Ferguson campaign finance saga not quite over

OLYMPIA — A state campaign watchdog has put off action on a proposed deal to dismiss complaints against Attorney General Bob Ferguson stemming from his handling of $1.2 million contributions to his gubernatorial campaign.

Had the Public Disclosure Commission approved the agreement reached between its staff and Ferguson, it would have ended a months-long probe begun after the Democratic candidate refused to reveal the source of the money he shifted from past campaigns into his current one.

Commissioners, after briefly deliberating behind closed doors on Thursday, said a written decision would be issued by the end of the month.

The proposed eight-page agreement contains a stipulation of facts, a recommendation for dismissing the complaints and a finding that Ferguson — who has since disclosed the identity of donors — did not violate any state campaign finance laws.

Ferguson campaign manager Wellesley Daniels and PDC Deputy Director Kim Bradford signed it.

Thursday’s development is the latest twist in a case that dates back to early May, when Ferguson transferred $1.2 million of unspent “surplus” funds from previous campaigns into his new gubernatorial campaign account.

At the time, candidates could make such transfers from their surplus accounts into a campaign for a new office in a lump sum with permission from each affected donor. However, they did not have to disclose donor names or amounts of their contributions.

That changed on May 11.

Commissioners, after a couple weeks of discussion, approved new guidance requiring candidates to identify the donors and treat their contributions as if they are for the candidate’s new campaign, making them subject to disclosure rules and contribution limits for the race.

A complaint filed by Tallman Trask of Seattle contended the rules should apply to the $1.2 million moved by Ferguson. The attorney general refused, saying he followed the rules in place at the time of the transfers.

On Aug. 16, Ferguson relented, disclosing the donors in amended finance reports and also returning $86,000 to his surplus campaign account. His campaign also requested the commission end its investigation.

“Our reporting is now entirely consistent with the new interpretative guidance,” wrote Abbot Taylor, Ferguson’s campaign treasurer, on Aug. 17 to commission staff. “We trust the complaint will now be dismissed and this matter concluded.”

________

Jerry Cornfield writes for the Washington State Standard (https://washingtonstatestandard.com), an independent, nonprofit news organization that produces original reporting on policy and politics.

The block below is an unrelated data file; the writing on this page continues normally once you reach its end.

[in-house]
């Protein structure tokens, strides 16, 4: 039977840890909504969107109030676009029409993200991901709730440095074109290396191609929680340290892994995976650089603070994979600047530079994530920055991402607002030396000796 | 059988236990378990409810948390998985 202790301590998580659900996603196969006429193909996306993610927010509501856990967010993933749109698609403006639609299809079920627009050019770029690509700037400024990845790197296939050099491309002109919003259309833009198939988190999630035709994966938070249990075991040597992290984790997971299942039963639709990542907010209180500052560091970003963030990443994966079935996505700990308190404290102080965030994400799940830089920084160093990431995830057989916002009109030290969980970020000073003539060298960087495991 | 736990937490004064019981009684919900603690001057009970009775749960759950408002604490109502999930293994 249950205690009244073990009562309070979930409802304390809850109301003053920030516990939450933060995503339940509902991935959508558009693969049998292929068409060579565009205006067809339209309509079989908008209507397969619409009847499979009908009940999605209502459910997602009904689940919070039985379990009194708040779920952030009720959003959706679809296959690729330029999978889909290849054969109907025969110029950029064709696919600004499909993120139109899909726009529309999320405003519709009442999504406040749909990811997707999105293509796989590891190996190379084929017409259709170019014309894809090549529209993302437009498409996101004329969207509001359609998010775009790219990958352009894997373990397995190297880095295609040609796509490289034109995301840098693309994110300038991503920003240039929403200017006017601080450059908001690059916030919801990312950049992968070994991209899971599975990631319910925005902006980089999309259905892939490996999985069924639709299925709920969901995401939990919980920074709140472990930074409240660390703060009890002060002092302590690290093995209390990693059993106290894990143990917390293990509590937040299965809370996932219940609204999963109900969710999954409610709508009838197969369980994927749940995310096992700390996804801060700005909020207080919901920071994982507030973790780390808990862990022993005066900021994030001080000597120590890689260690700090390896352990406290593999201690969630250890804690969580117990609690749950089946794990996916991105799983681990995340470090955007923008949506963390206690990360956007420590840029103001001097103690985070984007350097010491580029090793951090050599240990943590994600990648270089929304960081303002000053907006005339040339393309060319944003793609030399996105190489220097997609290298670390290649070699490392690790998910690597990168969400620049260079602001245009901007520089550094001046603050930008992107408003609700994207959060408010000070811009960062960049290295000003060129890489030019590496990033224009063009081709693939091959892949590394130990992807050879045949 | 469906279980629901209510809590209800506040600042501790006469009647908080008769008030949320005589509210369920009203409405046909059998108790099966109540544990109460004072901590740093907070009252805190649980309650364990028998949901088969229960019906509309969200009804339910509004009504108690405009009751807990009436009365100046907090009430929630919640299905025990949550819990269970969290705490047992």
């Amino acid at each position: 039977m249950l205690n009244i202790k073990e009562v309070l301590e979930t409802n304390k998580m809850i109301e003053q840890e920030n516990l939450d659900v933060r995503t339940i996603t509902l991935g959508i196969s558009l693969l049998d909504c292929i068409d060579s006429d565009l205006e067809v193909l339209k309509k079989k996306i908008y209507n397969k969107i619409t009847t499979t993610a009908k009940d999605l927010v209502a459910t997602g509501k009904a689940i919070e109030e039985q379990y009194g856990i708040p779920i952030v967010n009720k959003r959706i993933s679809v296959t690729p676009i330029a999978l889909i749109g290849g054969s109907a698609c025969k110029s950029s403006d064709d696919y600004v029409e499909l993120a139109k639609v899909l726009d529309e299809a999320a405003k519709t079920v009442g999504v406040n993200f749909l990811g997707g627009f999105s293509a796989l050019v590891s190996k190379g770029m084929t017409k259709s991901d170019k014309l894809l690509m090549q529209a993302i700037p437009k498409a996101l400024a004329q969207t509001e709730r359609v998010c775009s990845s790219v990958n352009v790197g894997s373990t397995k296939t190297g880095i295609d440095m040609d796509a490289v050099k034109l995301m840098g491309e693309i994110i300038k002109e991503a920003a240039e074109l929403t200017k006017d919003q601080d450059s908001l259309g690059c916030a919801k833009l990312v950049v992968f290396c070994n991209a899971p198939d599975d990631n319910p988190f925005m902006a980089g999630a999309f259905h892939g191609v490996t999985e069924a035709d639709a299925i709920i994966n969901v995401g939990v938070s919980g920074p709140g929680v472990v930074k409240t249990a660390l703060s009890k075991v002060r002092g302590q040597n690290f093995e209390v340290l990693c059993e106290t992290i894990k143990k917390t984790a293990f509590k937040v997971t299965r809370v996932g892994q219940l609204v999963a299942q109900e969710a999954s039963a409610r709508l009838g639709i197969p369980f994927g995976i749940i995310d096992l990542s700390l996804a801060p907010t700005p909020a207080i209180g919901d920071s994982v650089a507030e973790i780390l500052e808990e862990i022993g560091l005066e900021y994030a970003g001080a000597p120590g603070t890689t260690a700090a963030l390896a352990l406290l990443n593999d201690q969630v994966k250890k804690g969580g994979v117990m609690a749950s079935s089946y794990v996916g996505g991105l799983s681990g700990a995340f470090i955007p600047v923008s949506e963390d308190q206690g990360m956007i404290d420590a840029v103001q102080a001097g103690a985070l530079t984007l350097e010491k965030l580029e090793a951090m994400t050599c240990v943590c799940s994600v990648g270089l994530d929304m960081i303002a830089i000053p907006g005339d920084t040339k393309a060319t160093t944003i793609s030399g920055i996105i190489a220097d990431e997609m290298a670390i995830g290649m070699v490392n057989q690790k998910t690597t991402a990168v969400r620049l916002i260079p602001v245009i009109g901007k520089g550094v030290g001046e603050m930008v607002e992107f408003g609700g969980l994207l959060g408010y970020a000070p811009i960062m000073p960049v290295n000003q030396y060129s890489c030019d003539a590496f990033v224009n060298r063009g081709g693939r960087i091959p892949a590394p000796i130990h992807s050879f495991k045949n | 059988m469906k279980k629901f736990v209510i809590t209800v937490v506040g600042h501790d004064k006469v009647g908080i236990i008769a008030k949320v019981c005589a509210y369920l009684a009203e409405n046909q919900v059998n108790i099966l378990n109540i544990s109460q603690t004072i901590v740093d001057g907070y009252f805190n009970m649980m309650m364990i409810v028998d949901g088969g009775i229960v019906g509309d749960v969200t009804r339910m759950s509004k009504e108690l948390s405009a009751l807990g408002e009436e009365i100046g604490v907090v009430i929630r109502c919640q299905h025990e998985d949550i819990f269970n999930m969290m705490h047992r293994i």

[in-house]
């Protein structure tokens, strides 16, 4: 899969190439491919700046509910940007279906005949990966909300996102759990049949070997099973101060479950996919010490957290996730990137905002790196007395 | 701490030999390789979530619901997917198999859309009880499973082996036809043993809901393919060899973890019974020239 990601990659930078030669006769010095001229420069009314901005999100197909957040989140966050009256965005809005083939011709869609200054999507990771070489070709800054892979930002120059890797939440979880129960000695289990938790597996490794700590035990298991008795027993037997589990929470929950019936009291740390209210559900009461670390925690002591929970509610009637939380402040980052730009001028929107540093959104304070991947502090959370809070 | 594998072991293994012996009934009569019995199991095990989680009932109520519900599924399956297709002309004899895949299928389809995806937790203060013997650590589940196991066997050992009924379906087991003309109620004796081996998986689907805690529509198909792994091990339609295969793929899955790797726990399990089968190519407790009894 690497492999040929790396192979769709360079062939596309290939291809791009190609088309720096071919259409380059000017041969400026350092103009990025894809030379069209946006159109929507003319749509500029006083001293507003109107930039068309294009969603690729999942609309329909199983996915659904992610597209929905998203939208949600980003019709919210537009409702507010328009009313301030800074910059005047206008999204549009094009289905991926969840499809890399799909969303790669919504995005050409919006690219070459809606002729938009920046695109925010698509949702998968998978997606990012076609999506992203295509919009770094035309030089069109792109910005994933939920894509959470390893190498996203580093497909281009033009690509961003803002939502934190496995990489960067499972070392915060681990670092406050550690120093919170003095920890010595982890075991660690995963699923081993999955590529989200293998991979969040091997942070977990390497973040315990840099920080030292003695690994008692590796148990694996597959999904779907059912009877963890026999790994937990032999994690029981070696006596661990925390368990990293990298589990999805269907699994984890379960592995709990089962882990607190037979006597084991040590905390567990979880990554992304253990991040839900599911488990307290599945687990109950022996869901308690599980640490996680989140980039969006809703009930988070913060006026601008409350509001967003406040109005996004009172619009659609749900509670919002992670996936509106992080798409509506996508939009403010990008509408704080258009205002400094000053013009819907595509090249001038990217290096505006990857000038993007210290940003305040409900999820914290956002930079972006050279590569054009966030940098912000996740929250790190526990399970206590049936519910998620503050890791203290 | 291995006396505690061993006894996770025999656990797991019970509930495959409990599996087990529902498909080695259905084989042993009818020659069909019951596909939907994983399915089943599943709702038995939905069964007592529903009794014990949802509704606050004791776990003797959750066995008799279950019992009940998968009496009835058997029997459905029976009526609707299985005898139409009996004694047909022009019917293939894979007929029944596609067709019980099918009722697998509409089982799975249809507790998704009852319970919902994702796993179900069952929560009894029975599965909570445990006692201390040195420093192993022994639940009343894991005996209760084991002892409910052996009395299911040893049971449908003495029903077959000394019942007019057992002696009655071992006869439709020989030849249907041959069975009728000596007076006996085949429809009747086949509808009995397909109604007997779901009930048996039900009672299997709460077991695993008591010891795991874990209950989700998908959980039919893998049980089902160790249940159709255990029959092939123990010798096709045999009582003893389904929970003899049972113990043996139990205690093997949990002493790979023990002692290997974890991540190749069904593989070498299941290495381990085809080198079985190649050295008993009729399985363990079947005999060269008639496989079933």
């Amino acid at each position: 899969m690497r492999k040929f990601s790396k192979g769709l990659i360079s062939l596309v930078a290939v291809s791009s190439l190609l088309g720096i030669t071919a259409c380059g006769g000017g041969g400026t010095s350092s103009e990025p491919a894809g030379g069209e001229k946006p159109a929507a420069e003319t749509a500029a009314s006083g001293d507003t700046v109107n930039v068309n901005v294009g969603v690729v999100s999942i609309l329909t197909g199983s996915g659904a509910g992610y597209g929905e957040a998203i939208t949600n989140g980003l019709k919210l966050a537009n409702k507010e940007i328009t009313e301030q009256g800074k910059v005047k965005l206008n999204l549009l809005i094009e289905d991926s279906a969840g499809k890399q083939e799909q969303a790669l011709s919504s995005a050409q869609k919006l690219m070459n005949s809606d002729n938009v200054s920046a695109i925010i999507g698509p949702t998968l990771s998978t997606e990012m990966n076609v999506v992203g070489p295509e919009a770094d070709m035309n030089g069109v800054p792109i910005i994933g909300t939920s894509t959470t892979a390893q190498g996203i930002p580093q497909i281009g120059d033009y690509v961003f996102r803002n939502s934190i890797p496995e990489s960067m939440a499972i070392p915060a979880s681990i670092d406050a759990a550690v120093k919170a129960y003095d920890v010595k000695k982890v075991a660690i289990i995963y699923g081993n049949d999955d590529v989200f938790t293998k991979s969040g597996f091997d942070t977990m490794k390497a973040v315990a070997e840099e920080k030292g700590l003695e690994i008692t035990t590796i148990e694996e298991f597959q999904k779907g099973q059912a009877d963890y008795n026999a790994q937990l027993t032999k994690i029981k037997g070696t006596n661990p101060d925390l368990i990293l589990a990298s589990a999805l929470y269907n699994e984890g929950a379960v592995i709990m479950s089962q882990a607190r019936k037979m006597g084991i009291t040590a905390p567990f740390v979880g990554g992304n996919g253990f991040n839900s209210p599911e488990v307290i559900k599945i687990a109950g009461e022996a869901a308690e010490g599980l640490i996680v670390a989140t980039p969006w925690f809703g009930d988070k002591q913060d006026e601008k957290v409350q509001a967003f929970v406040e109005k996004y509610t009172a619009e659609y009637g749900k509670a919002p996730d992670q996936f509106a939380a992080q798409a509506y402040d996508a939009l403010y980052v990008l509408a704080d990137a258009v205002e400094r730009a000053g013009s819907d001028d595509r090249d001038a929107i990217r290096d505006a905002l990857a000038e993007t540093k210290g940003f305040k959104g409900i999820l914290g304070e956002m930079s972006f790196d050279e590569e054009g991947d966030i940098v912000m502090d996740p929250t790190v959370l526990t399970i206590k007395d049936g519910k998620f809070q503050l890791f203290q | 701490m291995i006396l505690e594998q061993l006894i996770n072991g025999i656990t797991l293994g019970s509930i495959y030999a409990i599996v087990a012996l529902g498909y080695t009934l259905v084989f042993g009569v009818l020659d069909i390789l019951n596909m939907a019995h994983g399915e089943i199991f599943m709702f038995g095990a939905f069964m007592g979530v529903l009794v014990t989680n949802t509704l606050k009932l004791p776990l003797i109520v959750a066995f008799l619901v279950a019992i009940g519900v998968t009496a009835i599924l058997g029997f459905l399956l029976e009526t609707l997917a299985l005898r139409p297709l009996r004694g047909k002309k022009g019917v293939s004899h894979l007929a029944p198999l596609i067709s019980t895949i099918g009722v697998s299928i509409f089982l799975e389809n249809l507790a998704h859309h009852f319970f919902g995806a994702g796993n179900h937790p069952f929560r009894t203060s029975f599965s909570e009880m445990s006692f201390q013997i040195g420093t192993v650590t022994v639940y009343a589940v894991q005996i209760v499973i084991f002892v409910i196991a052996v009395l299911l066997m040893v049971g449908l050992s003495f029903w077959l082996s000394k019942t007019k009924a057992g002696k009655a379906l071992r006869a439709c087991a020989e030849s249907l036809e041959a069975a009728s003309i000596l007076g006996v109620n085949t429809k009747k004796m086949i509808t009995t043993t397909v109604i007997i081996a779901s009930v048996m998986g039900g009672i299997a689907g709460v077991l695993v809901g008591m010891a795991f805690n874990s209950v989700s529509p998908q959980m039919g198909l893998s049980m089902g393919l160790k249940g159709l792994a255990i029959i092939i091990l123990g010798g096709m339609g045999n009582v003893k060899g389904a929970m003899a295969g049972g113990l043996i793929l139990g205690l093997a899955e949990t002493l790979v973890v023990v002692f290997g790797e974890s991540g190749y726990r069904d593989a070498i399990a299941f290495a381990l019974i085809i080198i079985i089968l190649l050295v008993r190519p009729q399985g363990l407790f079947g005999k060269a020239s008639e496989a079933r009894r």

More in Politics

House, Senate release spending proposals

Supplemental budgets to be negotiated

Plan to cap how much landlords can raise rent moves ahead

Statewide caps on annual rent increases could take effect in… Continue reading

State House approves unemployment benefits for strikers

Workers who are on strike or locked out of their… Continue reading

Chapman explains votes

Rep. Mike Chapman was among the few Democrats who voted… Continue reading

Democrats Franz, Randall stockpile cash in battle for US House position

Cash is flowing into campaign coffers of two Democrats dueling for an… Continue reading

Ruling: Trump to stay on primary ballot

Eight voters argued Jan. 6 actions made him ineligible

Should police be allowed to engage in high-speed pursuits if they just suspect someone is engaged in a crime? The state Legislature is set to debate that issue following verification of a citizen initiative that gives police more leeway in decision making. (Mary Murphy/Washington State Journal)
State Legislature to debate high-speed police pursuits

Initiative 2113 would amend law to be ‘reasonable suspicion’

State officials turn to schools in opioid fight

Legislation would require fentanyl-use prevention education once per year

Eight voters challenge Trump on Washington state ballot

Kitsap judge to hear arguments Tuesday

Nisqually Tribal Chairman Willie Frank III, right, discusses the newly designed statue mockup of his father, Billy Frank Jr., with other attendees at Wednesday’s unveiling. A full-scale, bronze statue of Billy Frank Jr. will be placed in the U.S. Capitol’s National Statuary Hall in Washington, D.C., next year. (Laurel Demkovich/Washington State Standard)
Design unveiled for Billy Frank Jr. statue at U.S. capitol

Bronze rendering will honor Native American fishing rights activist

Members of the House, including Rep. Michelle Caldier, R-Gig Harbor, and Rep. Eric Robertson, R-Sumner, at front, walk into the House chambers during opening ceremonies on the first day of the legislative session at the Washington state Capitol on Monday in Olympia. (Lindsey Wasson/The Associated Press)
Legislature kicks off with a housing focus

Fentanyl deaths, climate change top topics as well